In this guide, you are going to learn how to Install LAMP Stack (Apache,MariaDB, PHP 7.2) on Ubuntu 18.04 LTS. LAMP Stack is a bundle of open-source softwares that is used to provide web services. It derives its name from the initials of its major components; the GNU/Linux operating system, Apache HTTP Server, MySQL relational database management system and PHP programming language.
To kick off with, ensure that you have Ubuntu 18.04 server running so as to meet the first component of the LAMP stack.
Update Ubuntu 18.04
Before you can proceed, run the following commands to update and upgrade you Ubuntu 18.04 server.
apt update apt upgrade
Once that is done, proceed as follows;
Install Apache HTTP Server
Apache HTTP server is a free and open-source cross-platform web server. To install Apache, you can search for and install in the Software Centre, or by run the following command.
apt install apache2 -y
Once the installation is done, enable Apache2 to run on system start up.
systemctl enable apache2
Allow Apache through firewall if at all UFW firewall is running on your Ubuntu 18.04 server.
Verify that UFW has an application profile for Apache;
ufw app list
Available applications: Apache Apache Full Apache Secure Bind9 OpenSSH
If you intend to use both HTTP and HTTPS traffic, then allow Apache Full on UFW firewall.
ufw allow "Apache Full"
Reload UFW firewall for the changes to take effect.
To verify that you can access you web server, navigate to browser and enter your server IP address as in http://IP-Address/.
If all is well, you should see Apache Default Page as shown below.
MySQL is an open-source relational database management system. In this tutorial, we are going to install MariaDB, a drop-in replacement for MySQL. To install MariaDB, run the following command; on your Ubuntu 18.04 server.
apt install mariadb-server -y
If you would like to use MySQL instead, run the command below to install it.
apt install mysql-server -y
Once the installation is done, you need to secure your DB server. Therefore, run the security script, mysql_secure_installation, that comes pre-installed with MariaDB, set the root password and secure your DB.
...output snipped... Enter current password for root (enter for none): ENTER OK, successfully used password, moving on... Setting the root password ensures that nobody can log into the MariaDB root user without the proper authorisation. Set root password? [Y/n] y New password: ENTER YOUR PASSWORD Re-enter new password: CONFIRM YOUR PASSWORD Password updated successfully! Reloading privilege tables.. ... Success! By default, a MariaDB installation has an anonymous user, allowing anyone to log into MariaDB without having to have a user account created for them. This is intended only for testing, and to make the installation go a bit smoother. You should remove them before moving into a production environment. Remove anonymous users? [Y/n] y ... Success! Normally, root should only be allowed to connect from 'localhost'. This ensures that someone cannot guess at the root password from the network. Disallow root login remotely? [Y/n] y ... Success! By default, MariaDB comes with a database named 'test' that anyone can access. This is also intended only for testing, and should be removed before moving into a production environment. Remove test database and access to it? [Y/n] y - Dropping test database... ... Success! - Removing privileges on test database... ... Success! Reloading the privilege tables will ensure that all changes made so far will take effect immediately. Reload privilege tables now? [Y/n] y ... Success! Cleaning up... All done! If you've completed all of the above steps, your MariaDB installation should now be secure. Thanks for using MariaDB!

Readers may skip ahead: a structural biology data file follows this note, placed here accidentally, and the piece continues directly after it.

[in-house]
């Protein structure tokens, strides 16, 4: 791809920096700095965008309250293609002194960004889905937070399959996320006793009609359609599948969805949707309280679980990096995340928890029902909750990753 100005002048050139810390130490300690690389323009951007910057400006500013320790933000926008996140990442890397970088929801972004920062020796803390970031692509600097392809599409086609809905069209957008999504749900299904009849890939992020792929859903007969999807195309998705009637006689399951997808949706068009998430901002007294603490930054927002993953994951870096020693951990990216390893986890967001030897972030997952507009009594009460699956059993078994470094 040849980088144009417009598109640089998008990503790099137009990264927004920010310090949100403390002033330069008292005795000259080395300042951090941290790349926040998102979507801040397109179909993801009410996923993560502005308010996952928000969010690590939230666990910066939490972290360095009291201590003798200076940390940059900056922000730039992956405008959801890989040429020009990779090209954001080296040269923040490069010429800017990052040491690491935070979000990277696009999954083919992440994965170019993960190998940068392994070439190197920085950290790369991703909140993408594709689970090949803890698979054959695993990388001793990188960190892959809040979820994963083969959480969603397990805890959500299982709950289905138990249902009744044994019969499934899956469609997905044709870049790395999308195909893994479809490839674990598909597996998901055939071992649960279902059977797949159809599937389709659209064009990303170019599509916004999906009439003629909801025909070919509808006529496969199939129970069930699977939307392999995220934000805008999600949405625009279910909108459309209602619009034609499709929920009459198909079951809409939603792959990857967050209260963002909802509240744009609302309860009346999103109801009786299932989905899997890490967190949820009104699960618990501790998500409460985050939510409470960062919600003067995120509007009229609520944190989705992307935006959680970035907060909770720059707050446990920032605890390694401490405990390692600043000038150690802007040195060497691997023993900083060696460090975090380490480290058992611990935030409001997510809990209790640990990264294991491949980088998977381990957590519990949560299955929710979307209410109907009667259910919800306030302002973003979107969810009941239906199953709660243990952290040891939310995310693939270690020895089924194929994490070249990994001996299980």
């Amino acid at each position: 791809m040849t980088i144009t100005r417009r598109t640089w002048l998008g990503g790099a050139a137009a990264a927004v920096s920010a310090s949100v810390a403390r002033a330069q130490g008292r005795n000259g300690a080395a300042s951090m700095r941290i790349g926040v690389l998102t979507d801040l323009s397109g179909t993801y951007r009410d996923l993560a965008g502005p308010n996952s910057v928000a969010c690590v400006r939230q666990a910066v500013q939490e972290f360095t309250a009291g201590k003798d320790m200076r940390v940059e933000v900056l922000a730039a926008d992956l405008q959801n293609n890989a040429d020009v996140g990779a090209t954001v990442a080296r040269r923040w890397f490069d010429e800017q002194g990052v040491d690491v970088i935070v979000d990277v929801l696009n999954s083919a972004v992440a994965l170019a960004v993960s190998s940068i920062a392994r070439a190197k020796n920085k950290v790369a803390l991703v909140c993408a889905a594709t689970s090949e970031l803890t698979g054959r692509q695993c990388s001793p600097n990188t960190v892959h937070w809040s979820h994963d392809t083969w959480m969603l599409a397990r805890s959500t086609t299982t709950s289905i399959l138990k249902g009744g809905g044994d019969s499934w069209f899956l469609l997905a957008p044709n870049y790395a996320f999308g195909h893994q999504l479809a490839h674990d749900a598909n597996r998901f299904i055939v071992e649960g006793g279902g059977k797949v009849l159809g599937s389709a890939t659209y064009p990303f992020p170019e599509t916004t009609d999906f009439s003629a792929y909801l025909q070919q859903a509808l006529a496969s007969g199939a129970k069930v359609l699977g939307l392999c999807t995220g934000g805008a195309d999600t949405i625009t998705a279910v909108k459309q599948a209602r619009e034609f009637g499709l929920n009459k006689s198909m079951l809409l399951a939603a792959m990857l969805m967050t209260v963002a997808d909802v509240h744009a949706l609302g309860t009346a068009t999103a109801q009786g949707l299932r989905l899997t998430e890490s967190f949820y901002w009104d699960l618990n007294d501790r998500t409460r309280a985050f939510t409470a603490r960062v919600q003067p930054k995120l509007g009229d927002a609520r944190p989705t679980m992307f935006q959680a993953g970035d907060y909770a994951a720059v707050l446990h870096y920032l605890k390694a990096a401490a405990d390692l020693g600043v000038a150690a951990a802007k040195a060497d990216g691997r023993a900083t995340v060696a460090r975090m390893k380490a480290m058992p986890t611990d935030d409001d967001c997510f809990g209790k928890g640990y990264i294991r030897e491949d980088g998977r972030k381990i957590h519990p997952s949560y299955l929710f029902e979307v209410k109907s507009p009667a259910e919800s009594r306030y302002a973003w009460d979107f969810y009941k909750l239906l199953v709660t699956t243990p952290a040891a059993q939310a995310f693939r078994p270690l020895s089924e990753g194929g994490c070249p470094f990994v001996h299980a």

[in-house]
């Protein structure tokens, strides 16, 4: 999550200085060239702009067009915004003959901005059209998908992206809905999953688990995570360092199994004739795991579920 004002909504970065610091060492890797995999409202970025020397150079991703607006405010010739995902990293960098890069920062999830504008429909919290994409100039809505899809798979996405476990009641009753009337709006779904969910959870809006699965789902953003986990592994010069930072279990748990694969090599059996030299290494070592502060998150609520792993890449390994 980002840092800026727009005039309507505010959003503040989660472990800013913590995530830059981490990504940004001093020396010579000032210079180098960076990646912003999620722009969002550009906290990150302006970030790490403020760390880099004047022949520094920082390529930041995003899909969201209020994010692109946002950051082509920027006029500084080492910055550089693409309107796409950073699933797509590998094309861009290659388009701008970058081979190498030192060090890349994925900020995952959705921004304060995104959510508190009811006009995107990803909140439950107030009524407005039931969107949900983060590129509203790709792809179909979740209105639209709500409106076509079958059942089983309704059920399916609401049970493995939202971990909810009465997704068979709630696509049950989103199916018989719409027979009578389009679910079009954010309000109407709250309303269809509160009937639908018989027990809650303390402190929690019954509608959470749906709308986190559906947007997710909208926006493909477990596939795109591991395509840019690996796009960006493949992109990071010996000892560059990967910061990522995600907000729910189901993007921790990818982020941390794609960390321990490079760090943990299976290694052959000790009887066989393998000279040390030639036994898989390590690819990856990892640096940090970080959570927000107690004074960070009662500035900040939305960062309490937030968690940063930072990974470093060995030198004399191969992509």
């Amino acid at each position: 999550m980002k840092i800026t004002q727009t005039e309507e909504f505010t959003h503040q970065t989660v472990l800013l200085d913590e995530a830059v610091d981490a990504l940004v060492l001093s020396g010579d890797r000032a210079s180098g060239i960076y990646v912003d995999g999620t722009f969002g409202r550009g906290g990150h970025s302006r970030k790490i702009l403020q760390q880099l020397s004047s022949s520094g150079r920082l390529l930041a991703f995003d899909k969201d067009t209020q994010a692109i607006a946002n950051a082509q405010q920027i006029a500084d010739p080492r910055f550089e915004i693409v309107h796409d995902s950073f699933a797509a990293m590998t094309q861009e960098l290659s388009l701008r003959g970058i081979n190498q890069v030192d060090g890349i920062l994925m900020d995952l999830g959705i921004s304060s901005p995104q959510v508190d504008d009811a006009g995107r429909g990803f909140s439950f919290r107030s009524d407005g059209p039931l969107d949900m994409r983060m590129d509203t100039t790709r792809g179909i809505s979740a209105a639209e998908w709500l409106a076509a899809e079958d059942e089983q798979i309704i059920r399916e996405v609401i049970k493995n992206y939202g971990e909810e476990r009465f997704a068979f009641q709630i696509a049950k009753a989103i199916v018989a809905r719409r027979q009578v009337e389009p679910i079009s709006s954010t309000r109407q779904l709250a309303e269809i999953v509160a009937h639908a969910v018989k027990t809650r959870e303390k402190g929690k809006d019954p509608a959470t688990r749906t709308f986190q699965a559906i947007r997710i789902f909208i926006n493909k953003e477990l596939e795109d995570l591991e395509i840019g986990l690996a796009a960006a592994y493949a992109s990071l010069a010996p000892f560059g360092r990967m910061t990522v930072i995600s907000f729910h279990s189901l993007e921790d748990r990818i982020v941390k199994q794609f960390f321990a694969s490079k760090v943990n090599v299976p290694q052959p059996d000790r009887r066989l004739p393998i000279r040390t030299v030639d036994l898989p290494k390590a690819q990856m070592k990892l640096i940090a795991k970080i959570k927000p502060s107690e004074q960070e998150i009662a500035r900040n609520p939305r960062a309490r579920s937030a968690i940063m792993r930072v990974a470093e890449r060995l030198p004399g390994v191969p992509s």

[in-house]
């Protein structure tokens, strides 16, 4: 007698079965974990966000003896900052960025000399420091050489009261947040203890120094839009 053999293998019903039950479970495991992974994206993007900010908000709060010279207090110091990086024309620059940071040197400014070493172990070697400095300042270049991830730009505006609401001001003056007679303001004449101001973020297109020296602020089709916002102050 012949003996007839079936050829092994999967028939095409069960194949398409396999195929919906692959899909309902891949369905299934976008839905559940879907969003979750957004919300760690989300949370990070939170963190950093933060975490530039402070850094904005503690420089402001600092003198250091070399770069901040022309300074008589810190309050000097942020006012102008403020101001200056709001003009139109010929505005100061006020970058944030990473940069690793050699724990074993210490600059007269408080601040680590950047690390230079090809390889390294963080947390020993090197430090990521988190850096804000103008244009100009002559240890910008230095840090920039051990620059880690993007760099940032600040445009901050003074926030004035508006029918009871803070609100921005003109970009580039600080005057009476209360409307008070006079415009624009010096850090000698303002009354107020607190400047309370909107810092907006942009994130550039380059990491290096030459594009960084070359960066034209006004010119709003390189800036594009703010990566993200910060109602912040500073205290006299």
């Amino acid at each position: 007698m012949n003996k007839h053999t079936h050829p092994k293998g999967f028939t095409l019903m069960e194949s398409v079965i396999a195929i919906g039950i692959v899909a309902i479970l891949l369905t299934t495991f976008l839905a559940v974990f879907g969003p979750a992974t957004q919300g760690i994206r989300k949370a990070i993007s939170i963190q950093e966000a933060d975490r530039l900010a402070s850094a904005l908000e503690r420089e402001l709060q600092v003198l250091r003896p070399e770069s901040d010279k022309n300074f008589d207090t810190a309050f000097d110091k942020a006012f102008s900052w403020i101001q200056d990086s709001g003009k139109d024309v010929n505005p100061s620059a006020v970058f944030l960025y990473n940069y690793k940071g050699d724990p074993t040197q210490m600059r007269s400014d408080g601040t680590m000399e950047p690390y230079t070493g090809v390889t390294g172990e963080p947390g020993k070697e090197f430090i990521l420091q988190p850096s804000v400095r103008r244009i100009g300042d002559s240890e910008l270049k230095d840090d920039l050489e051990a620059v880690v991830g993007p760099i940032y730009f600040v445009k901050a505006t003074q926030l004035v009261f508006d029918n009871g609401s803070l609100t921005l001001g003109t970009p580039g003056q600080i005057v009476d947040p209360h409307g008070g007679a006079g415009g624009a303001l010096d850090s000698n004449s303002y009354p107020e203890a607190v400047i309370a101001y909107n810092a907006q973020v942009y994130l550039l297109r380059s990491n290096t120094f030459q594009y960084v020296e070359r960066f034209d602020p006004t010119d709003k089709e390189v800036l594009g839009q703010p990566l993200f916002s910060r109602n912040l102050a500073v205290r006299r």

Note, you can press Enter to accept the default the default Yes.
PHP, Hypertext Preprocessor, is a server-side scripting language designed for Web development, but also used as a general-purpose programming language. Run the following command to install PHP and PHP modules for Apache and MySQL.
apt install php libapache2-mod-php php-mysql -y
In case you want to install more PHP modules, you can just search the module you want from Ubuntu repos and install it as shown below.
apt-cache search php- | more
libnet-libidn-perl - Perl bindings for GNU Libidn php-all-dev - package depending on all supported PHP development packages php-cgi - server-side, HTML-embedded scripting language (CGI binary) (default) php-cli - command-line interpreter for the PHP scripting language (default) php-common - Common files for PHP packages php-curl - CURL module for PHP [default] php-dev - Files for PHP module development (default) php-gd - GD module for PHP [default] php-gmp - GMP module for PHP [default] php-ldap - LDAP module for PHP [default] --More--
So if you want to install GD module for example, run the command below;
apt install php-gd -y
Once the installation is done, you need to test that PHP is actually working. Therefore, create a test php file for example, test.php under Apache root document folder, /var/www/html and put the following content.
<?php phpinfo(); ?>
After that, save the file and quit. Restart Apache service to effect the changes.
systemctl restart apache2
Now, to test PHP processing, navigate to your browser and enter the following URL in your address bar.
You should be able to see a page similar to the one shown below.
You can check the version of the PHP installed with the following command;
php -v PHP 7.2.10-0ubuntu0.18.04.1 (cli) (built: Sep 13 2018 13:45:02) ( NTS ) Copyright (c) 1997-2018 The PHP Group Zend Engine v3.2.0, Copyright (c) 1998-2018 Zend Technologies with Zend OPcache v7.2.10-0ubuntu0.18.04.1, Copyright (c) 1999-2018, by Zend Technologies
Now that everything seems fine, remove the PHP test configuration file to avoid creating an attack surface.
rm -rf /var/www/html/test.php
Big up yourself! You have successfully installed and configured a LAMP stack on Ubuntu 18.04 (LTS).